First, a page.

2.3. Sample Selection
The participants in this survey were selected, based on their diagnosis, from the patients admitted to the treatment facility of Baile Tusnad medical resort. The survey included a group of 394 patients aged between 39 and 87 years. All subjects interviewed for this study had been diagnosed with degenerative rheumatic pathology: primary coxarthrosis, primary gonarthrosis, cervical dorsal and lumbar spondylarthrosis, omarthrosis and cervical and/or lumbar discopathy, posthip and/or knee arthroplasty after coxarthrosis, and advanced gonarthrosis. The demographic features of the focus group are presented in Section 3.1.
2.4. Study Area
This study was developed based on a transversal research approach (one assessment) in Băile Tușnad resort, which is one of the top medical tourism resorts in Romania, according to the ranking carried out by the Romanian Balneology Association . We have chosen this resort because people suffering from cardiovascular and rheumatic pathologies from all regions of Romania use these treatment facilities due to the long tradition of the resort in treating such diseases. Recently, a few studies demonstrating the efficacy of treatments in Băile Tușnad resort for patients suffering from the pathologies mentioned above have been carried out [31–33].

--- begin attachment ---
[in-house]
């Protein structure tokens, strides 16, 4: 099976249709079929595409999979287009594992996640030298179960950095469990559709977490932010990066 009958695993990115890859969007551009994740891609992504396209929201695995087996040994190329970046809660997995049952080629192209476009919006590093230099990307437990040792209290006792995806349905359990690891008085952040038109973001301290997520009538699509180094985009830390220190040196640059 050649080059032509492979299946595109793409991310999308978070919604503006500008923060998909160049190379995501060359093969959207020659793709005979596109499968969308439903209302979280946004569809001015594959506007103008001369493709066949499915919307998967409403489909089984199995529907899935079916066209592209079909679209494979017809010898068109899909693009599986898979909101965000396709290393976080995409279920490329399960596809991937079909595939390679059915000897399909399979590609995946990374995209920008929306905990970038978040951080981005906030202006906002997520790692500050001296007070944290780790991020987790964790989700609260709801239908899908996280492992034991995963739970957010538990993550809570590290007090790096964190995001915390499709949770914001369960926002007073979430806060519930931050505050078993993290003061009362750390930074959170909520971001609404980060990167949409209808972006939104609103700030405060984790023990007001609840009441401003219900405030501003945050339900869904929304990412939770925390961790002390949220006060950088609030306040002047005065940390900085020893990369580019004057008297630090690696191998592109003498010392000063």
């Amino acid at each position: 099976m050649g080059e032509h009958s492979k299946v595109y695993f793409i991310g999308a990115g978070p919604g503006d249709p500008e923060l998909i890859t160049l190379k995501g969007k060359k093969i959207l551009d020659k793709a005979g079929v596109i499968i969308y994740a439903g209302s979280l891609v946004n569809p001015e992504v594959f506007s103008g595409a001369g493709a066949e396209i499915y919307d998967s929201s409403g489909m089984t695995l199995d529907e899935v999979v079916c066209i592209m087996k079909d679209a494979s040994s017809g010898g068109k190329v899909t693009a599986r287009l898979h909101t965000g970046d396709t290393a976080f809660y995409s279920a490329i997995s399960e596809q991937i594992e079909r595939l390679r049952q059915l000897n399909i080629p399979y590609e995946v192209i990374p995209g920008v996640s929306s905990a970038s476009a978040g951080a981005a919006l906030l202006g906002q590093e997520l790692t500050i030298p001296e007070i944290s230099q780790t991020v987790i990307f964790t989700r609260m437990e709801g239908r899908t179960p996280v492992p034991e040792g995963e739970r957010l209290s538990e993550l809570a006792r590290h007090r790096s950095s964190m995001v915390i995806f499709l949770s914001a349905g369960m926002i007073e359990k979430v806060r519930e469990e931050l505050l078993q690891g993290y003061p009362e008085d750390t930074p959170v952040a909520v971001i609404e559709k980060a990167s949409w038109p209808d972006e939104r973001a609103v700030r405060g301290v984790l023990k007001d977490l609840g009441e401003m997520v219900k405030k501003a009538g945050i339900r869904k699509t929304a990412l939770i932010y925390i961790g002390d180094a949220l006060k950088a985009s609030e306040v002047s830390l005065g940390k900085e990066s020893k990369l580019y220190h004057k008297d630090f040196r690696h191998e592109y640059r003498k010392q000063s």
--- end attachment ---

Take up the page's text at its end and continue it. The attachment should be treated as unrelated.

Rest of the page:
The temperate continental climate of Romania is characterized by cold winters and hot summers, as well as sudden changes in day-to-day WeCos generated by the extratropical cyclones crossing Romania, through their warm and cold fronts.